The U.S. Women’s National Team left Seattle invigorated after sweeping the first three games in the 2022-23 Rivalry Series. It was the first time since 2019 the U.S. has won three consecutive outings against Canada.
Their 4-2 win on Sunday, Nov. 20, was played in front of 14,551 fans at Climate Pledge Arena in Seattle, a new record for attendance at a national women's hockey game played in the United States, beating the previous record of 13,320 set in Anaheim during the 2019-20 iteration of the Rivalry Series.
Those fans were treated to a goal in the opening minute of play, as Savannah Harmon (Downers Grove, Ill.) scored 40 seconds in. That goal set the tone for the night.
“The crowd and everybody coming out of their seats  seconds into the game was a script you can’t really draw up,” said U.S. Women's National Team Head Coach John Wroblewski (Neenah, Wis.).
The U.S. used Seattle as their homebase, holding a mini camp before heading to British Columbia for the first two games. That gave local fans several opportunities to meet, watch and interact with the team. Team USA goaltender Nicole Hensley (Lakewood, Colo.) had never seen the stands so crowded for a team practice and had never played in front of so many fans.
“This was a remarkable crowd. Breaking the record for a game on U.S. soil is super exciting and that gave us a lot of energy,” said Hensley.
Growing up in Colorado, she remembers seeing the U.S. play China in the lead-up to the 2002 Olympics in Salt Lake City. She still has a flag she had signed by Cammi Granato that day. The only girl on her hockey team at the time, it was the first time Hensley had ever seen women playing hockey.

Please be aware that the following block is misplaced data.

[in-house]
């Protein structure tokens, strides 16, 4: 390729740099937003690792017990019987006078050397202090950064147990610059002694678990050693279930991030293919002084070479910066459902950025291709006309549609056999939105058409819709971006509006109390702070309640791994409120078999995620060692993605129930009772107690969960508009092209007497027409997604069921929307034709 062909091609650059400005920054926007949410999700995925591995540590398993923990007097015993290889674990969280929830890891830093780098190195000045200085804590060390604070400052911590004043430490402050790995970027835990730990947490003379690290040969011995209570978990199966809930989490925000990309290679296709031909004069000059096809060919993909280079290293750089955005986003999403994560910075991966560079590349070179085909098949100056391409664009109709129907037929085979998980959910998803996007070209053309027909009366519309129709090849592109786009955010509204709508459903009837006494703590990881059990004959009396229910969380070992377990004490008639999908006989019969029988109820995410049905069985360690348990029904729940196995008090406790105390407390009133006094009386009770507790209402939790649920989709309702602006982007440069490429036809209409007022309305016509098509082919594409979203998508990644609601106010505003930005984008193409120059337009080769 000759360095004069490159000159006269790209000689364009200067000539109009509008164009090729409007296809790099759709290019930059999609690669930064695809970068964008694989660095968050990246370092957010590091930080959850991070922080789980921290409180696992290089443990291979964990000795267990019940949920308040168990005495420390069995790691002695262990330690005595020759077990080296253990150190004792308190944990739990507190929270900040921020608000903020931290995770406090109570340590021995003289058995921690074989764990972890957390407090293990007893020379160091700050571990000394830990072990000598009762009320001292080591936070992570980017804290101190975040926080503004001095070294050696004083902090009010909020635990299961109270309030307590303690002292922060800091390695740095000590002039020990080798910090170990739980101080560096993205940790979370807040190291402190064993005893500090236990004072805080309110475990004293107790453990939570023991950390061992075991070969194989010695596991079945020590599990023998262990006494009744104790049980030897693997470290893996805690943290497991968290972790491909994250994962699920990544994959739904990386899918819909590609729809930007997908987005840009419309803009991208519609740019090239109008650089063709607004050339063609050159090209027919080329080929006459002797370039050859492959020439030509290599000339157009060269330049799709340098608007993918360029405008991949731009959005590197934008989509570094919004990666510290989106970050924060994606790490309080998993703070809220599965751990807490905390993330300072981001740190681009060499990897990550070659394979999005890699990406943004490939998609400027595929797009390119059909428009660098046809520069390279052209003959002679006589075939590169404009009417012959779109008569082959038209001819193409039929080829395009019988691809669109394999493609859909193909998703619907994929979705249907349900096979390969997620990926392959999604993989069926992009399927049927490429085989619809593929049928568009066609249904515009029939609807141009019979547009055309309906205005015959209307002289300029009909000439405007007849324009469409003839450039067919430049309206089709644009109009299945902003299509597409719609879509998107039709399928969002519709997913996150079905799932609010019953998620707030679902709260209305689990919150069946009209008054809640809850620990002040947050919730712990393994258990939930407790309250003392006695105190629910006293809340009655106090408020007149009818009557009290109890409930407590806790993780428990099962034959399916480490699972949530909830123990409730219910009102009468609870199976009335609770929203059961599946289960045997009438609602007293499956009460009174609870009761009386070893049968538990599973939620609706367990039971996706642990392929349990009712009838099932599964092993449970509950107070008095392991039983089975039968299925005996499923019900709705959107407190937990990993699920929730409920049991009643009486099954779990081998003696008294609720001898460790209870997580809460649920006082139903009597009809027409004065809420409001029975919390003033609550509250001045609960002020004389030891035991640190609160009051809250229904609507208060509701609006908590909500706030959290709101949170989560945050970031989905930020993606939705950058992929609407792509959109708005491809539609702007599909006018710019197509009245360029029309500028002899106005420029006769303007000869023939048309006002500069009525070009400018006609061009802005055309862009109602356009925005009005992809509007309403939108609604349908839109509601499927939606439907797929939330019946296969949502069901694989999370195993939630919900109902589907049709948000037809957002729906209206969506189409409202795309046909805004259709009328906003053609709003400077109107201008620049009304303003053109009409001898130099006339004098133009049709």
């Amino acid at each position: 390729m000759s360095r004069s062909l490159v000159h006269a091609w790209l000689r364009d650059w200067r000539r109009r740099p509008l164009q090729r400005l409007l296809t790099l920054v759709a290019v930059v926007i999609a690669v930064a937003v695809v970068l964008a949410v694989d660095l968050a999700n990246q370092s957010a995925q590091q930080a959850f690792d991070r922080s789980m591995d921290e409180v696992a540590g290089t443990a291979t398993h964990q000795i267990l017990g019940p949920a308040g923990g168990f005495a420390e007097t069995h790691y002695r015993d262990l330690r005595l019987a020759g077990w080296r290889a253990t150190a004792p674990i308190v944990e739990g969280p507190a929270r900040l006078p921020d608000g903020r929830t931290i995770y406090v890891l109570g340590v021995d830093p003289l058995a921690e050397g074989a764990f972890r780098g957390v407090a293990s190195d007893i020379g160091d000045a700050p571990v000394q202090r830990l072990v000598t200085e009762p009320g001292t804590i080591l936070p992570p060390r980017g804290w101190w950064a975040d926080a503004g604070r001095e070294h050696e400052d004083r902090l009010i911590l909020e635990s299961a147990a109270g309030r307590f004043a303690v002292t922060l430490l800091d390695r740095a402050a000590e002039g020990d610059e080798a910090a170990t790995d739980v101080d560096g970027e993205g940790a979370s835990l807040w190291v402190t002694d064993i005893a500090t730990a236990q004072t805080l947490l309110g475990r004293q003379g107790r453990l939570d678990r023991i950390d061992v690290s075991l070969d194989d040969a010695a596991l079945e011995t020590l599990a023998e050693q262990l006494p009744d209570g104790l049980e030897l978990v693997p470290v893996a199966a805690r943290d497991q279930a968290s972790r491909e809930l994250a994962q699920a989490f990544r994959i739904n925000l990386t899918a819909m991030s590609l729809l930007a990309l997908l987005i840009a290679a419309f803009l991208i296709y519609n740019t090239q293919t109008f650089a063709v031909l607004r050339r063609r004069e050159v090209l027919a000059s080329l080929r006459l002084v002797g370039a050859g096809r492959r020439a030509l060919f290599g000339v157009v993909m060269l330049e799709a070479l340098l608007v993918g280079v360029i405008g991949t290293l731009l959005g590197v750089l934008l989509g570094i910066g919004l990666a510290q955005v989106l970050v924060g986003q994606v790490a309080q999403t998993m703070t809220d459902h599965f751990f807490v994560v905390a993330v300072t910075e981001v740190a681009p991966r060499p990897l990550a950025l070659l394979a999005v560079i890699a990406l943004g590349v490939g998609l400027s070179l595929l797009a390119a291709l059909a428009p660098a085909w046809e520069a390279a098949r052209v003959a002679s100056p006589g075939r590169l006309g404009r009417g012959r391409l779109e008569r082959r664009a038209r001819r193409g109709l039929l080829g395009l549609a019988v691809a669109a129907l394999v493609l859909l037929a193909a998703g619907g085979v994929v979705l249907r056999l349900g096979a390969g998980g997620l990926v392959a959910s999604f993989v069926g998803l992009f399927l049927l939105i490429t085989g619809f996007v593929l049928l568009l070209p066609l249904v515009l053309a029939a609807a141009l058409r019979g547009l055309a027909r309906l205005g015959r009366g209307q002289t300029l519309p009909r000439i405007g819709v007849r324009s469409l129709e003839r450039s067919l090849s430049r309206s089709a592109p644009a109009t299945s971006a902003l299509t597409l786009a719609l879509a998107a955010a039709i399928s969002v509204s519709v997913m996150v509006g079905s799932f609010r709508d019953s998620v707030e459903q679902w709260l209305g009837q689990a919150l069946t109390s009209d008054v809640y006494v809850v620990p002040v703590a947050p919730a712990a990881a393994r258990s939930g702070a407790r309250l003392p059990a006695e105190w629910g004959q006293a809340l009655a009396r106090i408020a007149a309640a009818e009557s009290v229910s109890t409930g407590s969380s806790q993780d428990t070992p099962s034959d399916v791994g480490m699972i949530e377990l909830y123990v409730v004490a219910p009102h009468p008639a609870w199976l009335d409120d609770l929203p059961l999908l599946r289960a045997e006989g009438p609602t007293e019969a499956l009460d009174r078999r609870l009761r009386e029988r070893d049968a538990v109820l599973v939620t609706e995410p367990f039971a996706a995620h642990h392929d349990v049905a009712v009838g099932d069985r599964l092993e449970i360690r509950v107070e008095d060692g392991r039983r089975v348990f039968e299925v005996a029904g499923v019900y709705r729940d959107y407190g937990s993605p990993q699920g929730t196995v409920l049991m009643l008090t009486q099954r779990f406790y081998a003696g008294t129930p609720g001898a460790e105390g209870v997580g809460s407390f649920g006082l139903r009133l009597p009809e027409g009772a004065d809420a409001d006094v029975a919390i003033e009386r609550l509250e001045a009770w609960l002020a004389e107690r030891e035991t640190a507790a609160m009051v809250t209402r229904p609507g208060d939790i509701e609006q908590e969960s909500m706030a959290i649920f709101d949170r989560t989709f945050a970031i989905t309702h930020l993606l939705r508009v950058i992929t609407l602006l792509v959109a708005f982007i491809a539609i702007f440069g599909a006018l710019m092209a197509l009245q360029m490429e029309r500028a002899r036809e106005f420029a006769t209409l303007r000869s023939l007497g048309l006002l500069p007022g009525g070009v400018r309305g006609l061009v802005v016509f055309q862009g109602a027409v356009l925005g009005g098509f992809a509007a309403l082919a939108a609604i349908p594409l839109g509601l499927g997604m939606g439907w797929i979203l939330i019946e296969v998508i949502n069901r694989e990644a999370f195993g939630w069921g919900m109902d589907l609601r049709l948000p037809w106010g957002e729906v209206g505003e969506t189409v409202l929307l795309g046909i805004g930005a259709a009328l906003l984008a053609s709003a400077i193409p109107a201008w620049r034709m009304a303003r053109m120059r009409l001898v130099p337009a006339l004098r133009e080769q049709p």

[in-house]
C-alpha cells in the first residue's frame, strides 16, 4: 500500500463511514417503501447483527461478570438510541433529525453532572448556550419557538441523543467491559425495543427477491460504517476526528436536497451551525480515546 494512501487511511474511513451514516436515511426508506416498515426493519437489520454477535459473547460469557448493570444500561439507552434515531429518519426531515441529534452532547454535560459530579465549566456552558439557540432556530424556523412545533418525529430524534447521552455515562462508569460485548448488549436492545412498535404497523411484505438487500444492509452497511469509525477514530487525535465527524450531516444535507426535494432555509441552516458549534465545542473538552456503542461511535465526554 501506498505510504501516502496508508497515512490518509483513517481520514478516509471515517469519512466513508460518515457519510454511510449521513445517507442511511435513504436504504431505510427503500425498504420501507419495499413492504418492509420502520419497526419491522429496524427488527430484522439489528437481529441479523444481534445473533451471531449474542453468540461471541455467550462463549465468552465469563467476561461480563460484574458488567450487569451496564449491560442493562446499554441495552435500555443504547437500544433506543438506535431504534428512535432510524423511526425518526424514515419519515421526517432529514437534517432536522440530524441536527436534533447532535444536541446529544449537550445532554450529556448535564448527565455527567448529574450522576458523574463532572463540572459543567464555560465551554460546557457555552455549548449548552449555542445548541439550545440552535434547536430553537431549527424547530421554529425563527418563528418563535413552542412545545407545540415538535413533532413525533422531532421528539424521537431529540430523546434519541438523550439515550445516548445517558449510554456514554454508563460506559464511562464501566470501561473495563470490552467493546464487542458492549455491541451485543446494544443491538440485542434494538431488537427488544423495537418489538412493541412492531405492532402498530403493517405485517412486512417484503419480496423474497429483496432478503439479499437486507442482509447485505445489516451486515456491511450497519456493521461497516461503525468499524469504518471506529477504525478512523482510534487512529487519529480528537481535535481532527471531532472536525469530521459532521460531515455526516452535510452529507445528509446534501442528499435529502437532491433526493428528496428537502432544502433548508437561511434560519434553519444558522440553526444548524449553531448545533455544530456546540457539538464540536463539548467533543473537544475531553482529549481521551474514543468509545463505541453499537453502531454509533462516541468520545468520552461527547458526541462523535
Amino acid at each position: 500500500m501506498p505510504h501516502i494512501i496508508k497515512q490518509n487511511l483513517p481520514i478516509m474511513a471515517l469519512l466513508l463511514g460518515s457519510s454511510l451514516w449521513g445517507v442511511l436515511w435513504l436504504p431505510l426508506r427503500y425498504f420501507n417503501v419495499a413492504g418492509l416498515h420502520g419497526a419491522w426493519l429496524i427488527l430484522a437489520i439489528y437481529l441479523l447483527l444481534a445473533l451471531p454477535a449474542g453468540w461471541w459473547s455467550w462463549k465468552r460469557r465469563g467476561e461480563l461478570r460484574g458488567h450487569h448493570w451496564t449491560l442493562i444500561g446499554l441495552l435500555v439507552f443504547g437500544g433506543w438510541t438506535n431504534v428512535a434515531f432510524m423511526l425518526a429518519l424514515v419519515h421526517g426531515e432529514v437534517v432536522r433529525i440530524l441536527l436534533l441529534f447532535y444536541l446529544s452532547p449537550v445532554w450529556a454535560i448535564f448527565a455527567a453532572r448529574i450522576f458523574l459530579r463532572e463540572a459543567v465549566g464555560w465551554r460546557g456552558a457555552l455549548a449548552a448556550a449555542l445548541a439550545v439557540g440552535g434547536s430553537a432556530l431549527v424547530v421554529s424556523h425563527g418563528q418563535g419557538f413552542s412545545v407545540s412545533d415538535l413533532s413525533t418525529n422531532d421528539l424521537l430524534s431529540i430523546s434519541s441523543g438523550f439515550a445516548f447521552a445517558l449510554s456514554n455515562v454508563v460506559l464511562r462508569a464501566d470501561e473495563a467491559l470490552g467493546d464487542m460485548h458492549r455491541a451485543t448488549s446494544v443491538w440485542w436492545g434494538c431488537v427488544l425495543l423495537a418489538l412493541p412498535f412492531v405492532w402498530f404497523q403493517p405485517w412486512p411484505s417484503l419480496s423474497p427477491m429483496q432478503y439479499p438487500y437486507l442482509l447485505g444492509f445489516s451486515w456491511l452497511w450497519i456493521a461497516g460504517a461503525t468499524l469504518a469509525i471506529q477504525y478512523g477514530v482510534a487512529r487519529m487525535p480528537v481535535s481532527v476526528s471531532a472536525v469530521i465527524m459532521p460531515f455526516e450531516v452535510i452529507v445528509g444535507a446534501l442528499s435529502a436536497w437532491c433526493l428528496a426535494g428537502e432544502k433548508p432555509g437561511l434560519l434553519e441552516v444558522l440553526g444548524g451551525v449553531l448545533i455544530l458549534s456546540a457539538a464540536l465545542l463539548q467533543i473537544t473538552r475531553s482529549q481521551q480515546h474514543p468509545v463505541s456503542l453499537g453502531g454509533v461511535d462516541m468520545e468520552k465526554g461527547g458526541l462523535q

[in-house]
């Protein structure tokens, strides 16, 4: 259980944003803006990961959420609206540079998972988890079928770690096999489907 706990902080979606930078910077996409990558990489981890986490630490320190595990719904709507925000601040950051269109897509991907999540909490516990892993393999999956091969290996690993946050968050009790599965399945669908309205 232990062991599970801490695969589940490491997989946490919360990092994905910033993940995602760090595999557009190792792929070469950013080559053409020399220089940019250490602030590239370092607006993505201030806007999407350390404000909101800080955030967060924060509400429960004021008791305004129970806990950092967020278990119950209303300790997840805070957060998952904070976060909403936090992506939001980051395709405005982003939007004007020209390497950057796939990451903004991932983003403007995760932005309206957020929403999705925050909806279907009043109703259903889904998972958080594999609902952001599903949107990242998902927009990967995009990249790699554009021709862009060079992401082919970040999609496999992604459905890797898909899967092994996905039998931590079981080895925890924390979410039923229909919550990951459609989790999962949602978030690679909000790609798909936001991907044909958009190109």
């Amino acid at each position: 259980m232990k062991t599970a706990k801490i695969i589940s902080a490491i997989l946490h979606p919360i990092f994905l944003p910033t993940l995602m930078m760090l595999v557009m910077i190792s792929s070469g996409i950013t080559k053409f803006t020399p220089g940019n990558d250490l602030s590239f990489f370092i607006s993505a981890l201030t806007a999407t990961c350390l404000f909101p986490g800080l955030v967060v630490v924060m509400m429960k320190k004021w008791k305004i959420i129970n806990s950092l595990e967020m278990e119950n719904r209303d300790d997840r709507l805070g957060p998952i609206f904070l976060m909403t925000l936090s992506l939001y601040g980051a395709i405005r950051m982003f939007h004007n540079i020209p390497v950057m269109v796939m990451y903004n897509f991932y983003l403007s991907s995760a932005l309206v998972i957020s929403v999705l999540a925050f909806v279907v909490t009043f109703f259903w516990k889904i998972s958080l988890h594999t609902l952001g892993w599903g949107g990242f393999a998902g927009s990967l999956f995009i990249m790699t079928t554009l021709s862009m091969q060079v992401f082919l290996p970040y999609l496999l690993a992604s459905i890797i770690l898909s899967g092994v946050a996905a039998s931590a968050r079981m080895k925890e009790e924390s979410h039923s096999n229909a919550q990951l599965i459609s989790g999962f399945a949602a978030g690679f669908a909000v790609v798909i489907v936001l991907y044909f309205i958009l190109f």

Hensley knows how important it is to have clinics, open practices, signing sessions and other fan interaction opportunities.
“We know how powerful that is, because we lived it, too. Hopefully, it was a really inspiring week for all of them and I can't wait to see the hockey players that come out of this area."
Playing games on the west coast is still relatively rare for women’s hockey players, and the team was excited to tap into the groundswell of hockey interest in the NHL’s newest market as well as the fervor for women’s sports that already exists in Seattle.
“We are really fortunate to be able to have opportunities like this and I hope there are more to come,” said Hilary Knight (Sun Valley, Idaho). “In women's sports, we know the issue is visibility. Whenever fans show up and support women's sports to this magnitude, we continue to progress off of that. I think this is only scratching the surface of the crowds that we can have.”
In addition to the incredible atmosphere and experience for fans, the Rivalry Series games serve a key role in the ongoing development of the Women’s National Team.
These games help the team put what they’ve learned in practices into use and help build their chemistry, and being able to spend time together to play and problem solve on the fly is invaluable.
“When you play a team over and over you get to understand the tendencies and what they do and how they do it,” said Rory Guilday (Minnetonka, Minn.). “It makes you more comfortable in your own game plan. You know what they're going to bring, and you have to be ready to combat it.”
Despite being one of the younger players on the U.S. roster, Guilday, a sophomore at Cornell University, knows about familiarity with this opponent. In these games she was facing off against her college coach, Doug Derraugh, who serves as an assistant coach on Team Canada.
Guilday, a defender, sees similarities in how Derraugh has coached her in Ithaca and what the Canadian defense does, but enjoys playing against him and the four Cornell grads on Canada’s current roster. Historically, national team players from Cornell have been Canadian, but Guilday loves being the American representative. Playing against friends and former teammates just makes her more competitive and fuels her fire.
The 2022-23 Rivalry Series now pauses for three weeks before resuming with two west coast games, when the U.S. faces off against Canada in Henderson, Nevada, on Dec. 15 and in Los Angeles on Dec. 19. The series will conclude with two final games with date and location TBA.
Wroblewski is pleased with the start to the series, but he knows Canada will continue to be a tough test in next month’s games.
“This series always has its ups and downs. It’s sort of like a roller coaster, where there's ebbs and flows to it,” said Wroblewski. “Canada will have a response for us now after this. We need to make sure we're sharp and continue to grow as a federation as well.”
Story from Red Line Editorial, Inc.